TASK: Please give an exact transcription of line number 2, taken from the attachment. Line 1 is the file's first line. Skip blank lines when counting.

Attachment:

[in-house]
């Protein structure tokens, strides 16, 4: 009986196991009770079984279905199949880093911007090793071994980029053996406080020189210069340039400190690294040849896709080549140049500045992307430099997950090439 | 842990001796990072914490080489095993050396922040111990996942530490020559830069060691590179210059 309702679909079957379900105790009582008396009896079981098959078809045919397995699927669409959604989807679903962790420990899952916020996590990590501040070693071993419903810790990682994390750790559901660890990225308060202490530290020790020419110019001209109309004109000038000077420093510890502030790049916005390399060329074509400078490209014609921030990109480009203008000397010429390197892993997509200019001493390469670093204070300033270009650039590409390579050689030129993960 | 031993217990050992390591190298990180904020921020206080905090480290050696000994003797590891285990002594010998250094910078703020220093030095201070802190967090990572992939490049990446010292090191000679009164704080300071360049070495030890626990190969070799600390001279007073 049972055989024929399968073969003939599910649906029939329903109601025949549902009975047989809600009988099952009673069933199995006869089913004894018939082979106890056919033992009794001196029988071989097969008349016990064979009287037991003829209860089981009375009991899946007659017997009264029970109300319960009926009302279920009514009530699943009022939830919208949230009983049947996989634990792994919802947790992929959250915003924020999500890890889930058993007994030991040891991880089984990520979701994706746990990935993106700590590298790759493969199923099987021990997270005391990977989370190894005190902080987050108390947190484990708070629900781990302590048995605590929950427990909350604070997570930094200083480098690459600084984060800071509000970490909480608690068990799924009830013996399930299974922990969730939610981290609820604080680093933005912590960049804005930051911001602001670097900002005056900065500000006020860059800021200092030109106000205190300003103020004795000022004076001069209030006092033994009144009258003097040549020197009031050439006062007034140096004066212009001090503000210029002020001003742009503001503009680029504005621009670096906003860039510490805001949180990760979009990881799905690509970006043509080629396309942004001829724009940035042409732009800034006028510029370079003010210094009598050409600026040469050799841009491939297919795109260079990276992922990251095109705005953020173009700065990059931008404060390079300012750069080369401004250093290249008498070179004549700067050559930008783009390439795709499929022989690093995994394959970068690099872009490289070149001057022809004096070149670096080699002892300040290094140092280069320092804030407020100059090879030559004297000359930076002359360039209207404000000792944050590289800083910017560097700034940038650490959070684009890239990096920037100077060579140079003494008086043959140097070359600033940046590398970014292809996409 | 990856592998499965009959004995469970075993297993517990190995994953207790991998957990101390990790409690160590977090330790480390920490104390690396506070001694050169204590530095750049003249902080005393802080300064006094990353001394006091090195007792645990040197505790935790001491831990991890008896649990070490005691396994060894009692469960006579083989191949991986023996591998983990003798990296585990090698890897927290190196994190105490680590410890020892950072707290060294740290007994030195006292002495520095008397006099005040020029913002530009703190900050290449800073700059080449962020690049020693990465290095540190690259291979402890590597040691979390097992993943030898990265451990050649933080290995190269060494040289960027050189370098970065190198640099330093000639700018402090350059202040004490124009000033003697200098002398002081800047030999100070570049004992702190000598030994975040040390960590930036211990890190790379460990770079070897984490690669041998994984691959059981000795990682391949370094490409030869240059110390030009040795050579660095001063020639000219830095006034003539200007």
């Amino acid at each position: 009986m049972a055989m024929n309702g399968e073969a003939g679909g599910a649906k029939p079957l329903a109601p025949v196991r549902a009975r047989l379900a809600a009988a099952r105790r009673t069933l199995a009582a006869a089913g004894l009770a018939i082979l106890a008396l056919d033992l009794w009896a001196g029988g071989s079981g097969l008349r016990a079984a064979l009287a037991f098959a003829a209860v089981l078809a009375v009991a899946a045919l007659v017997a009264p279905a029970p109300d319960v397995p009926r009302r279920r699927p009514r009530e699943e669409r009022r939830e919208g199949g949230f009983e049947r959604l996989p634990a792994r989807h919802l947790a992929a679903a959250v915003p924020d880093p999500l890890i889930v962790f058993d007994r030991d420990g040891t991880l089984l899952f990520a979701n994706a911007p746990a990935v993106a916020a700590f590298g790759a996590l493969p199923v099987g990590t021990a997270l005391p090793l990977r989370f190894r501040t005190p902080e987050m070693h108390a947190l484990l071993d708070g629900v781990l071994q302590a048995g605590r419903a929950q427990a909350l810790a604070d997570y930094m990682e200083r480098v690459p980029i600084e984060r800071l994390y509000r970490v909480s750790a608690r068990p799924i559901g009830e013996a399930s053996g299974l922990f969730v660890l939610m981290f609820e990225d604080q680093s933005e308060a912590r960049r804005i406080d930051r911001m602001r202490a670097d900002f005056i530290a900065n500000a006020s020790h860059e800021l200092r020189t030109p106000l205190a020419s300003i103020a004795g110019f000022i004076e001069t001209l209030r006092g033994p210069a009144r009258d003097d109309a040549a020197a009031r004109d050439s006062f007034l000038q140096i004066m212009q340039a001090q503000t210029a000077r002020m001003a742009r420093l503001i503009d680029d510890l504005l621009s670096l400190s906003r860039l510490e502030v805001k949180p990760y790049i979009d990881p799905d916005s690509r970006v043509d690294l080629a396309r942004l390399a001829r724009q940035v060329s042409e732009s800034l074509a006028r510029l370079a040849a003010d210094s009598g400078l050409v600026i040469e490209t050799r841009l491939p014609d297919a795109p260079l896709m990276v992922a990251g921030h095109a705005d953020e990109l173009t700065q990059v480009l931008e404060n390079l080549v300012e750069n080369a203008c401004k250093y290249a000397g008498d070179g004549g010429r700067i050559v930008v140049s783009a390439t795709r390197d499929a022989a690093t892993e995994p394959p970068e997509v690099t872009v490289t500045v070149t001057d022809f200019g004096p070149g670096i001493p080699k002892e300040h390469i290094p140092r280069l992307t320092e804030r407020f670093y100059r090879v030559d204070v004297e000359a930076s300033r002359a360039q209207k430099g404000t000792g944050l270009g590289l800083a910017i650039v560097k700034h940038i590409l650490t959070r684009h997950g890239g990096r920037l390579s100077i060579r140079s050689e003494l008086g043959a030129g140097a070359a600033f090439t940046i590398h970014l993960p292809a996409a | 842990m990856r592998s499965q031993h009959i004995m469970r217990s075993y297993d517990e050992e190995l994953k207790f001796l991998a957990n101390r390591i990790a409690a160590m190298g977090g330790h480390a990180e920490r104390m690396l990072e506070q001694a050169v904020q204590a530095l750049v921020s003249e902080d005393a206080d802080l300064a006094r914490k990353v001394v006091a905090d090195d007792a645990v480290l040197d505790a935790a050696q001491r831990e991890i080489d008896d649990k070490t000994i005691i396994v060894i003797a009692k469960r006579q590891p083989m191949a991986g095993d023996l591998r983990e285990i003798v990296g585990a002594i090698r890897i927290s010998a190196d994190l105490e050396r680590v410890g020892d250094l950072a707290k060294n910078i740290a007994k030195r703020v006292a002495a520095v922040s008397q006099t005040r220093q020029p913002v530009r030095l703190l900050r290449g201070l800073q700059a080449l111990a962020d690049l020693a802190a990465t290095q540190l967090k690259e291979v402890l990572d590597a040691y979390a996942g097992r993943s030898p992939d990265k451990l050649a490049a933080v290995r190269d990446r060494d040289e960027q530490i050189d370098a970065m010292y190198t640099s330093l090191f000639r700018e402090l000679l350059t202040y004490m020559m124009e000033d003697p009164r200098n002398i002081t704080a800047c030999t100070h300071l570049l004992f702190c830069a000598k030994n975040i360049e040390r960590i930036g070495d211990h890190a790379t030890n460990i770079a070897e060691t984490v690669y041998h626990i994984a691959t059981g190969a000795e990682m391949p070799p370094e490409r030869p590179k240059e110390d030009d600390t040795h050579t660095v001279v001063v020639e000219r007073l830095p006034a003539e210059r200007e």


């Protein structure tokens, strides 16, 4: 009986196991009770079984279905199949880093911007090793071994980029053996406080020189210069340039400190690294040849896709080549140049500045992307430099997950090439 | 842990001796990072914490080489095993050396922040111990996942530490020559830069060691590179210059 309702679909079957379900105790009582008396009896079981098959078809045919397995699927669409959604989807679903962790420990899952916020996590990590501040070693071993419903810790990682994390750790559901660890990225308060202490530290020790020419110019001209109309004109000038000077420093510890502030790049916005390399060329074509400078490209014609921030990109480009203008000397010429390197892993997509200019001493390469670093204070300033270009650039590409390579050689030129993960 | 031993217990050992390591190298990180904020921020206080905090480290050696000994003797590891285990002594010998250094910078703020220093030095201070802190967090990572992939490049990446010292090191000679009164704080300071360049070495030890626990190969070799600390001279007073 049972055989024929399968073969003939599910649906029939329903109601025949549902009975047989809600009988099952009673069933199995006869089913004894018939082979106890056919033992009794001196029988071989097969008349016990064979009287037991003829209860089981009375009991899946007659017997009264029970109300319960009926009302279920009514009530699943009022939830919208949230009983049947996989634990792994919802947790992929959250915003924020999500890890889930058993007994030991040891991880089984990520979701994706746990990935993106700590590298790759493969199923099987021990997270005391990977989370190894005190902080987050108390947190484990708070629900781990302590048995605590929950427990909350604070997570930094200083480098690459600084984060800071509000970490909480608690068990799924009830013996399930299974922990969730939610981290609820604080680093933005912590960049804005930051911001602001670097900002005056900065500000006020860059800021200092030109106000205190300003103020004795000022004076001069209030006092033994009144009258003097040549020197009031050439006062007034140096004066212009001090503000210029002020001003742009503001503009680029504005621009670096906003860039510490805001949180990760979009990881799905690509970006043509080629396309942004001829724009940035042409732009800034006028510029370079003010210094009598050409600026040469050799841009491939297919795109260079990276992922990251095109705005953020173009700065990059931008404060390079300012750069080369401004250093290249008498070179004549700067050559930008783009390439795709499929022989690093995994394959970068690099872009490289070149001057022809004096070149670096080699002892300040290094140092280069320092804030407020100059090879030559004297000359930076002359360039209207404000000792944050590289800083910017560097700034940038650490959070684009890239990096920037100077060579140079003494008086043959140097070359600033940046590398970014292809996409 | 990856592998499965009959004995469970075993297993517990190995994953207790991998957990101390990790409690160590977090330790480390920490104390690396506070001694050169204590530095750049003249902080005393802080300064006094990353001394006091090195007792645990040197505790935790001491831990991890008896649990070490005691396994060894009692469960006579083989191949991986023996591998983990003798990296585990090698890897927290190196994190105490680590410890020892950072707290060294740290007994030195006292002495520095008397006099005040020029913002530009703190900050290449800073700059080449962020690049020693990465290095540190690259291979402890590597040691979390097992993943030898990265451990050649933080290995190269060494040289960027050189370098970065190198640099330093000639700018402090350059202040004490124009000033003697200098002398002081800047030999100070570049004992702190000598030994975040040390960590930036211990890190790379460990770079070897984490690669041998994984691959059981000795990682391949370094490409030869240059110390030009040795050579660095001063020639000219830095006034003539200007």